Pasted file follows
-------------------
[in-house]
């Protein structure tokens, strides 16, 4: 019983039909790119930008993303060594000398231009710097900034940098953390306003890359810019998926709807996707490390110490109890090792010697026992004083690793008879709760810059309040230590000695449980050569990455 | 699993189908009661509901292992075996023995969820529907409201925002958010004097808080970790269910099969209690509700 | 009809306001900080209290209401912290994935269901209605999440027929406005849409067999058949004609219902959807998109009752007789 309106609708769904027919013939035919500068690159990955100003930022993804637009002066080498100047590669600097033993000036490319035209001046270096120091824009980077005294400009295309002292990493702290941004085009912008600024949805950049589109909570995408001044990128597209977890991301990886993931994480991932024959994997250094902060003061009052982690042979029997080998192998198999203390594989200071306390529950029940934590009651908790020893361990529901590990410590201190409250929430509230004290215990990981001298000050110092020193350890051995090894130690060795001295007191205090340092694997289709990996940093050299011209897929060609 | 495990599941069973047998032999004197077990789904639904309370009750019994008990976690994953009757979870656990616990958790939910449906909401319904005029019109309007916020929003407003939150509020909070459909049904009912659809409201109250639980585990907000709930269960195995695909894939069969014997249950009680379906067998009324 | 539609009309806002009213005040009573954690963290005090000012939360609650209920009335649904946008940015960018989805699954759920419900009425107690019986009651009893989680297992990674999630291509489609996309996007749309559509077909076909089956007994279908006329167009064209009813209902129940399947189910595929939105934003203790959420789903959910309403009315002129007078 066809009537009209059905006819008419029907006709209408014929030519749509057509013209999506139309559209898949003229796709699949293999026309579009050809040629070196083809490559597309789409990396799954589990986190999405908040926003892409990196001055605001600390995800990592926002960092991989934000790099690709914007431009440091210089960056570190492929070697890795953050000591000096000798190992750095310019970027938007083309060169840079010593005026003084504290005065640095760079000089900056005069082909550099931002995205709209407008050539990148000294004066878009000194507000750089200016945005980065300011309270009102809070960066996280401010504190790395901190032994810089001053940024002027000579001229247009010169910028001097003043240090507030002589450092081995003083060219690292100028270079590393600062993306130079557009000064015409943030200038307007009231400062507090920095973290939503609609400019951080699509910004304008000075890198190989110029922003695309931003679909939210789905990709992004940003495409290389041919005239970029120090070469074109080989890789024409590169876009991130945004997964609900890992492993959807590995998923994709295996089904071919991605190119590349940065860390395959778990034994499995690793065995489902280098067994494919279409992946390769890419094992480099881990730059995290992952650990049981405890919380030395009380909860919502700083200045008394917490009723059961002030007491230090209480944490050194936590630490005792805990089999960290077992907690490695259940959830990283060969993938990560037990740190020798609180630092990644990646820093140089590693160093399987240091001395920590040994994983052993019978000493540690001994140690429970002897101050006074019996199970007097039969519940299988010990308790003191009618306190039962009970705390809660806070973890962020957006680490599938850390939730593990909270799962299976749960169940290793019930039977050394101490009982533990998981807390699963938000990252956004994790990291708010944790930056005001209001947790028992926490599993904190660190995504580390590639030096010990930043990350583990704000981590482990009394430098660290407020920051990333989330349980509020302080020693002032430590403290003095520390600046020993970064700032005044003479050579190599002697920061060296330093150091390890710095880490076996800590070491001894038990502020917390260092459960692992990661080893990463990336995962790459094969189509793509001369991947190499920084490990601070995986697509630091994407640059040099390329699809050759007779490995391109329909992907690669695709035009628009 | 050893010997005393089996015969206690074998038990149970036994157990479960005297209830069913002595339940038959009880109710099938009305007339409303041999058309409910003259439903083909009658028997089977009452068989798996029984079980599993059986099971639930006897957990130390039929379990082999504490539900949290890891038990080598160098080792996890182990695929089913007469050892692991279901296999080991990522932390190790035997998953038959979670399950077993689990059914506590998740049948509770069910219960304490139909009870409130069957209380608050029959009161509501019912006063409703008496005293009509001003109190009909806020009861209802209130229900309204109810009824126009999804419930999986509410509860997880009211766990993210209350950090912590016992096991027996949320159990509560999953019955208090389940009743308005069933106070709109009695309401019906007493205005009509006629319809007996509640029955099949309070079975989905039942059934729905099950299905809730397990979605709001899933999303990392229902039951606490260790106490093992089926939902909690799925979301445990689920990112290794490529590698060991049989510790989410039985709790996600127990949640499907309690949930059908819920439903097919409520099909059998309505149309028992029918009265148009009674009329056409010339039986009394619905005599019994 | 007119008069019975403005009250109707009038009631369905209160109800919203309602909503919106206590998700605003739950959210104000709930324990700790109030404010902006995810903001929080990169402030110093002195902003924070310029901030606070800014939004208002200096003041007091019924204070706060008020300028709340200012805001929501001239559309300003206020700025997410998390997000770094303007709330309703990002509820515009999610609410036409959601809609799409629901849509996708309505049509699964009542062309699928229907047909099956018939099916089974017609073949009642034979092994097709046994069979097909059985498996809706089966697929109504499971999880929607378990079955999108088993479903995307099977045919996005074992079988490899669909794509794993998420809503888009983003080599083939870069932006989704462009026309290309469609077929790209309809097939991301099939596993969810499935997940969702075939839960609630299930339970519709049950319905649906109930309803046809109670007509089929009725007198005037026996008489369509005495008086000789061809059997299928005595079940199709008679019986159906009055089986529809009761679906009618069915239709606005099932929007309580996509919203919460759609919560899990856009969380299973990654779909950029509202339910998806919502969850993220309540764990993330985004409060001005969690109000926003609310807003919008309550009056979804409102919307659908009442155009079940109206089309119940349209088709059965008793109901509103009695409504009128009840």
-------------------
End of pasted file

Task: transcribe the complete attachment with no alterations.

[in-house]
């Protein structure tokens, strides 16, 4: 019983039909790119930008993303060594000398231009710097900034940098953390306003890359810019998926709807996707490390110490109890090792010697026992004083690793008879709760810059309040230590000695449980050569990455 | 699993189908009661509901292992075996023995969820529907409201925002958010004097808080970790269910099969209690509700 | 009809306001900080209290209401912290994935269901209605999440027929406005849409067999058949004609219902959807998109009752007789 309106609708769904027919013939035919500068690159990955100003930022993804637009002066080498100047590669600097033993000036490319035209001046270096120091824009980077005294400009295309002292990493702290941004085009912008600024949805950049589109909570995408001044990128597209977890991301990886993931994480991932024959994997250094902060003061009052982690042979029997080998192998198999203390594989200071306390529950029940934590009651908790020893361990529901590990410590201190409250929430509230004290215990990981001298000050110092020193350890051995090894130690060795001295007191205090340092694997289709990996940093050299011209897929060609 | 495990599941069973047998032999004197077990789904639904309370009750019994008990976690994953009757979870656990616990958790939910449906909401319904005029019109309007916020929003407003939150509020909070459909049904009912659809409201109250639980585990907000709930269960195995695909894939069969014997249950009680379906067998009324 | 539609009309806002009213005040009573954690963290005090000012939360609650209920009335649904946008940015960018989805699954759920419900009425107690019986009651009893989680297992990674999630291509489609996309996007749309559509077909076909089956007994279908006329167009064209009813209902129940399947189910595929939105934003203790959420789903959910309403009315002129007078 066809009537009209059905006819008419029907006709209408014929030519749509057509013209999506139309559209898949003229796709699949293999026309579009050809040629070196083809490559597309789409990396799954589990986190999405908040926003892409990196001055605001600390995800990592926002960092991989934000790099690709914007431009440091210089960056570190492929070697890795953050000591000096000798190992750095310019970027938007083309060169840079010593005026003084504290005065640095760079000089900056005069082909550099931002995205709209407008050539990148000294004066878009000194507000750089200016945005980065300011309270009102809070960066996280401010504190790395901190032994810089001053940024002027000579001229247009010169910028001097003043240090507030002589450092081995003083060219690292100028270079590393600062993306130079557009000064015409943030200038307007009231400062507090920095973290939503609609400019951080699509910004304008000075890198190989110029922003695309931003679909939210789905990709992004940003495409290389041919005239970029120090070469074109080989890789024409590169876009991130945004997964609900890992492993959807590995998923994709295996089904071919991605190119590349940065860390395959778990034994499995690793065995489902280098067994494919279409992946390769890419094992480099881990730059995290992952650990049981405890919380030395009380909860919502700083200045008394917490009723059961002030007491230090209480944490050194936590630490005792805990089999960290077992907690490695259940959830990283060969993938990560037990740190020798609180630092990644990646820093140089590693160093399987240091001395920590040994994983052993019978000493540690001994140690429970002897101050006074019996199970007097039969519940299988010990308790003191009618306190039962009970705390809660806070973890962020957006680490599938850390939730593990909270799962299976749960169940290793019930039977050394101490009982533990998981807390699963938000990252956004994790990291708010944790930056005001209001947790028992926490599993904190660190995504580390590639030096010990930043990350583990704000981590482990009394430098660290407020920051990333989330349980509020302080020693002032430590403290003095520390600046020993970064700032005044003479050579190599002697920061060296330093150091390890710095880490076996800590070491001894038990502020917390260092459960692992990661080893990463990336995962790459094969189509793509001369991947190499920084490990601070995986697509630091994407640059040099390329699809050759007779490995391109329909992907690669695709035009628009 | 050893010997005393089996015969206690074998038990149970036994157990479960005297209830069913002595339940038959009880109710099938009305007339409303041999058309409910003259439903083909009658028997089977009452068989798996029984079980599993059986099971639930006897957990130390039929379990082999504490539900949290890891038990080598160098080792996890182990695929089913007469050892692991279901296999080991990522932390190790035997998953038959979670399950077993689990059914506590998740049948509770069910219960304490139909009870409130069957209380608050029959009161509501019912006063409703008496005293009509001003109190009909806020009861209802209130229900309204109810009824126009999804419930999986509410509860997880009211766990993210209350950090912590016992096991027996949320159990509560999953019955208090389940009743308005069933106070709109009695309401019906007493205005009509006629319809007996509640029955099949309070079975989905039942059934729905099950299905809730397990979605709001899933999303990392229902039951606490260790106490093992089926939902909690799925979301445990689920990112290794490529590698060991049989510790989410039985709790996600127990949640499907309690949930059908819920439903097919409520099909059998309505149309028992029918009265148009009674009329056409010339039986009394619905005599019994 | 007119008069019975403005009250109707009038009631369905209160109800919203309602909503919106206590998700605003739950959210104000709930324990700790109030404010902006995810903001929080990169402030110093002195902003924070310029901030606070800014939004208002200096003041007091019924204070706060008020300028709340200012805001929501001239559309300003206020700025997410998390997000770094303007709330309703990002509820515009999610609410036409959601809609799409629901849509996708309505049509699964009542062309699928229907047909099956018939099916089974017609073949009642034979092994097709046994069979097909059985498996809706089966697929109504499971999880929607378990079955999108088993479903995307099977045919996005074992079988490899669909794509794993998420809503888009983003080599083939870069932006989704462009026309290309469609077929790209309809097939991301099939596993969810499935997940969702075939839960609630299930339970519709049950319905649906109930309803046809109670007509089929009725007198005037026996008489369509005495008086000789061809059997299928005595079940199709008679019986159906009055089986529809009761679906009618069915239709606005099932929007309580996509919203919460759609919560899990856009969380299973990654779909950029509202339910998806919502969850993220309540764990993330985004409060001005969690109000926003609310807003919008309550009056979804409102919307659908009442155009079940109206089309119940349209088709059965008793109901509103009695409504009128009840």